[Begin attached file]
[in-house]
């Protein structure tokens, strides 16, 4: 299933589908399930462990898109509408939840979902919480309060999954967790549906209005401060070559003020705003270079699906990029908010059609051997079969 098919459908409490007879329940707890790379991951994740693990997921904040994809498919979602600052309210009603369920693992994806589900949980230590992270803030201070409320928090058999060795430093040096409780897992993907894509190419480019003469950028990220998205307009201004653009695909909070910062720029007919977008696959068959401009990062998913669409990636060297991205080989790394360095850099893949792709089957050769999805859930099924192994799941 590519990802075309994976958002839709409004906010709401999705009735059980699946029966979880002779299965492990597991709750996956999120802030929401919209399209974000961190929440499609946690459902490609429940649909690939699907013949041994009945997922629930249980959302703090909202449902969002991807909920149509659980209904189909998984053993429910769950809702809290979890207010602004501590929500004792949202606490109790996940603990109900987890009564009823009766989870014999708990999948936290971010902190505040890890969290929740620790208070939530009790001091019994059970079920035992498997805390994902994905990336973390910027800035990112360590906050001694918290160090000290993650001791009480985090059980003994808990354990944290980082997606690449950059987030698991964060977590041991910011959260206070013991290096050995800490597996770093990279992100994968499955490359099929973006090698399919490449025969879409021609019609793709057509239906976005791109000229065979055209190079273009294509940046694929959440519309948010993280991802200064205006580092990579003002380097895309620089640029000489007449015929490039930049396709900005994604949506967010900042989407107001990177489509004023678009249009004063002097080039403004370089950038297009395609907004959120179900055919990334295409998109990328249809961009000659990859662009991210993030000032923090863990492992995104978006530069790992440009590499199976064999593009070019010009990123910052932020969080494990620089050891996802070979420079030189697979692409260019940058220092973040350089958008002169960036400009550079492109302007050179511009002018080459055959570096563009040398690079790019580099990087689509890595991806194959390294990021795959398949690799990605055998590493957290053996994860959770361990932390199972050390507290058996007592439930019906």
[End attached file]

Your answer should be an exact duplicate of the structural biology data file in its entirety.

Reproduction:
[in-house]
């Protein structure tokens, strides 16, 4: 299933589908399930462990898109509408939840979902919480309060999954967790549906209005401060070559003020705003270079699906990029908010059609051997079969 098919459908409490007879329940707890790379991951994740693990997921904040994809498919979602600052309210009603369920693992994806589900949980230590992270803030201070409320928090058999060795430093040096409780897992993907894509190419480019003469950028990220998205307009201004653009695909909070910062720029007919977008696959068959401009990062998913669409990636060297991205080989790394360095850099893949792709089957050769999805859930099924192994799941 590519990802075309994976958002839709409004906010709401999705009735059980699946029966979880002779299965492990597991709750996956999120802030929401919209399209974000961190929440499609946690459902490609429940649909690939699907013949041994009945997922629930249980959302703090909202449902969002991807909920149509659980209904189909998984053993429910769950809702809290979890207010602004501590929500004792949202606490109790996940603990109900987890009564009823009766989870014999708990999948936290971010902190505040890890969290929740620790208070939530009790001091019994059970079920035992498997805390994902994905990336973390910027800035990112360590906050001694918290160090000290993650001791009480985090059980003994808990354990944290980082997606690449950059987030698991964060977590041991910011959260206070013991290096050995800490597996770093990279992100994968499955490359099929973006090698399919490449025969879409021609019609793709057509239906976005791109000229065979055209190079273009294509940046694929959440519309948010993280991802200064205006580092990579003002380097895309620089640029000489007449015929490039930049396709900005994604949506967010900042989407107001990177489509004023678009249009004063002097080039403004370089950038297009395609907004959120179900055919990334295409998109990328249809961009000659990859662009991210993030000032923090863990492992995104978006530069790992440009590499199976064999593009070019010009990123910052932020969080494990620089050891996802070979420079030189697979692409260019940058220092973040350089958008002169960036400009550079492109302007050179511009002018080459055959570096563009040398690079790019580099990087689509890595991806194959390294990021795959398949690799990605055998590493957290053996994860959770361990932390199972050390507290058996007592439930019906």